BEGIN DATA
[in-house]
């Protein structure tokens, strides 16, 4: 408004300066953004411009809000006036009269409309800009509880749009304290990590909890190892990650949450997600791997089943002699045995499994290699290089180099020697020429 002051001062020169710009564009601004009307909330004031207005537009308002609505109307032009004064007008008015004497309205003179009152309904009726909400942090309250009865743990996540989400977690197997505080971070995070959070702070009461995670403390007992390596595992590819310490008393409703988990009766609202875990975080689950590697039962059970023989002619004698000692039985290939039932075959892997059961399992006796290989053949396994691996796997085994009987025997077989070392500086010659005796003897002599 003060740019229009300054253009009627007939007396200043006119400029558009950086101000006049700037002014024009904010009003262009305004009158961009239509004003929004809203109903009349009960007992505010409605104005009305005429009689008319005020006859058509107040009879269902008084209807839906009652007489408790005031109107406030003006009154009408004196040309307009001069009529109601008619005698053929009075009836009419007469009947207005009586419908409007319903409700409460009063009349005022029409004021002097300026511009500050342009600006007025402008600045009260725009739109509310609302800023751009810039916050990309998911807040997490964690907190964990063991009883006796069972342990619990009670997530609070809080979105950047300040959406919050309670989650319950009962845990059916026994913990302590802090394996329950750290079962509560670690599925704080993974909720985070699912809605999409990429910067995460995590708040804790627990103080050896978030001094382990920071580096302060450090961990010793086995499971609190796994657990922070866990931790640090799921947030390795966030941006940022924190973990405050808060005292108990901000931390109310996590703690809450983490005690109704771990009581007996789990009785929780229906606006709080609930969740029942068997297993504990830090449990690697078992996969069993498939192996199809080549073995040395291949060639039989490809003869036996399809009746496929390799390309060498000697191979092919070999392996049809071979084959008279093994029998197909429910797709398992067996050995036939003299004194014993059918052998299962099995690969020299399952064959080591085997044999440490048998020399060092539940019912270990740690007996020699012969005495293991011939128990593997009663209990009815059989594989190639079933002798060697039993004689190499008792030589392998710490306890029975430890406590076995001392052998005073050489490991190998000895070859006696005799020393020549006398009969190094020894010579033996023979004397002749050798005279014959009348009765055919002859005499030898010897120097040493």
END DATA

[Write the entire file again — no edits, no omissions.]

[in-house]
């Protein structure tokens, strides 16, 4: 408004300066953004411009809000006036009269409309800009509880749009304290990590909890190892990650949450997600791997089943002699045995499994290699290089180099020697020429 002051001062020169710009564009601004009307909330004031207005537009308002609505109307032009004064007008008015004497309205003179009152309904009726909400942090309250009865743990996540989400977690197997505080971070995070959070702070009461995670403390007992390596595992590819310490008393409703988990009766609202875990975080689950590697039962059970023989002619004698000692039985290939039932075959892997059961399992006796290989053949396994691996796997085994009987025997077989070392500086010659005796003897002599 003060740019229009300054253009009627007939007396200043006119400029558009950086101000006049700037002014024009904010009003262009305004009158961009239509004003929004809203109903009349009960007992505010409605104005009305005429009689008319005020006859058509107040009879269902008084209807839906009652007489408790005031109107406030003006009154009408004196040309307009001069009529109601008619005698053929009075009836009419007469009947207005009586419908409007319903409700409460009063009349005022029409004021002097300026511009500050342009600006007025402008600045009260725009739109509310609302800023751009810039916050990309998911807040997490964690907190964990063991009883006796069972342990619990009670997530609070809080979105950047300040959406919050309670989650319950009962845990059916026994913990302590802090394996329950750290079962509560670690599925704080993974909720985070699912809605999409990429910067995460995590708040804790627990103080050896978030001094382990920071580096302060450090961990010793086995499971609190796994657990922070866990931790640090799921947030390795966030941006940022924190973990405050808060005292108990901000931390109310996590703690809450983490005690109704771990009581007996789990009785929780229906606006709080609930969740029942068997297993504990830090449990690697078992996969069993498939192996199809080549073995040395291949060639039989490809003869036996399809009746496929390799390309060498000697191979092919070999392996049809071979084959008279093994029998197909429910797709398992067996050995036939003299004194014993059918052998299962099995690969020299399952064959080591085997044999440490048998020399060092539940019912270990740690007996020699012969005495293991011939128990593997009663209990009815059989594989190639079933002798060697039993004689190499008792030589392998710490306890029975430890406590076995001392052998005073050489490991190998000895070859006696005799020393020549006398009969190094020894010579033996023979004397002749050798005279014959009348009765055919002859005499030898010897120097040493």